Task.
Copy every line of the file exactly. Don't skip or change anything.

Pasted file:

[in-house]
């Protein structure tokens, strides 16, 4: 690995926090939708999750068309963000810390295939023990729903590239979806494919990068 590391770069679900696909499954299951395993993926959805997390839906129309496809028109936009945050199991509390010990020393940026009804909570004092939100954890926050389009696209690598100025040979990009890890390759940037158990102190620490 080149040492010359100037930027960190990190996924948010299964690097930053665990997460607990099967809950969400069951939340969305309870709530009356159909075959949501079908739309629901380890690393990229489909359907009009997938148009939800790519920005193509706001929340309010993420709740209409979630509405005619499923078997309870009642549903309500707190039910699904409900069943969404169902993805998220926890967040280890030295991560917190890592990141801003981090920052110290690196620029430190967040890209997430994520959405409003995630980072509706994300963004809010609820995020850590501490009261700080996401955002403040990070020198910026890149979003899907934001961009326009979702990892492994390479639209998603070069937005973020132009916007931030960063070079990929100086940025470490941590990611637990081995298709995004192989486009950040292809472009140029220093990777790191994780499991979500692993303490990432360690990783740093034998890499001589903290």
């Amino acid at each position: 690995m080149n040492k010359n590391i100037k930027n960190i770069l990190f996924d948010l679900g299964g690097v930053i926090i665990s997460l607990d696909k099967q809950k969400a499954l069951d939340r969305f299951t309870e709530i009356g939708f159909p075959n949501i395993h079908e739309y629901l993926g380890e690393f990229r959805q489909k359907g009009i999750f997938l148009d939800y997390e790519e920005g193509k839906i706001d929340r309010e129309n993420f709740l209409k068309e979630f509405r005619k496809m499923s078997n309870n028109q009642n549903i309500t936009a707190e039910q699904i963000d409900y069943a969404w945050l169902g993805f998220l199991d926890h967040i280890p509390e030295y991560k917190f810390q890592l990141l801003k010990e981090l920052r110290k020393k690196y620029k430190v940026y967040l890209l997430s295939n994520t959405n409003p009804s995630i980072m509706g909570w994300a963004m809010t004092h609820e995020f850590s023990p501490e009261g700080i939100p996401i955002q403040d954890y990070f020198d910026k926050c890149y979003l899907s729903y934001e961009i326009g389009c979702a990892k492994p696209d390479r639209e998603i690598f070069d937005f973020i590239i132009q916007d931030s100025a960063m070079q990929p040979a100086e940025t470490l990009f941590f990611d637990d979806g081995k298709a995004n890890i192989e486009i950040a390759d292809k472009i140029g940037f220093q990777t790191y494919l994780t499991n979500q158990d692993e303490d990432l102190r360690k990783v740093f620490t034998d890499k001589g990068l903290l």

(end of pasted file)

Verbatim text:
[in-house]
């Protein structure tokens, strides 16, 4: 690995926090939708999750068309963000810390295939023990729903590239979806494919990068 590391770069679900696909499954299951395993993926959805997390839906129309496809028109936009945050199991509390010990020393940026009804909570004092939100954890926050389009696209690598100025040979990009890890390759940037158990102190620490 080149040492010359100037930027960190990190996924948010299964690097930053665990997460607990099967809950969400069951939340969305309870709530009356159909075959949501079908739309629901380890690393990229489909359907009009997938148009939800790519920005193509706001929340309010993420709740209409979630509405005619499923078997309870009642549903309500707190039910699904409900069943969404169902993805998220926890967040280890030295991560917190890592990141801003981090920052110290690196620029430190967040890209997430994520959405409003995630980072509706994300963004809010609820995020850590501490009261700080996401955002403040990070020198910026890149979003899907934001961009326009979702990892492994390479639209998603070069937005973020132009916007931030960063070079990929100086940025470490941590990611637990081995298709995004192989486009950040292809472009140029220093990777790191994780499991979500692993303490990432360690990783740093034998890499001589903290």
């Amino acid at each position: 690995m080149n040492k010359n590391i100037k930027n960190i770069l990190f996924d948010l679900g299964g690097v930053i926090i665990s997460l607990d696909k099967q809950k969400a499954l069951d939340r969305f299951t309870e709530i009356g939708f159909p075959n949501i395993h079908e739309y629901l993926g380890e690393f990229r959805q489909k359907g009009i999750f997938l148009d939800y997390e790519e920005g193509k839906i706001d929340r309010e129309n993420f709740l209409k068309e979630f509405r005619k496809m499923s078997n309870n028109q009642n549903i309500t936009a707190e039910q699904i963000d409900y069943a969404w945050l169902g993805f998220l199991d926890h967040i280890p509390e030295y991560k917190f810390q890592l990141l801003k010990e981090l920052r110290k020393k690196y620029k430190v940026y967040l890209l997430s295939n994520t959405n409003p009804s995630i980072m509706g909570w994300a963004m809010t004092h609820e995020f850590s023990p501490e009261g700080i939100p996401i955002q403040d954890y990070f020198d910026k926050c890149y979003l899907s729903y934001e961009i326009g389009c979702a990892k492994p696209d390479r639209e998603i690598f070069d937005f973020i590239i132009q916007d931030s100025a960063m070079q990929p040979a100086e940025t470490l990009f941590f990611d637990d979806g081995k298709a995004n890890i192989e486009i950040a390759d292809k472009i140029g940037f220093q990777t790191y494919l994780t499991n979500q158990d692993e303490d990432l102190r360690k990783v740093f620490t034998d890499k001589g990068l903290l």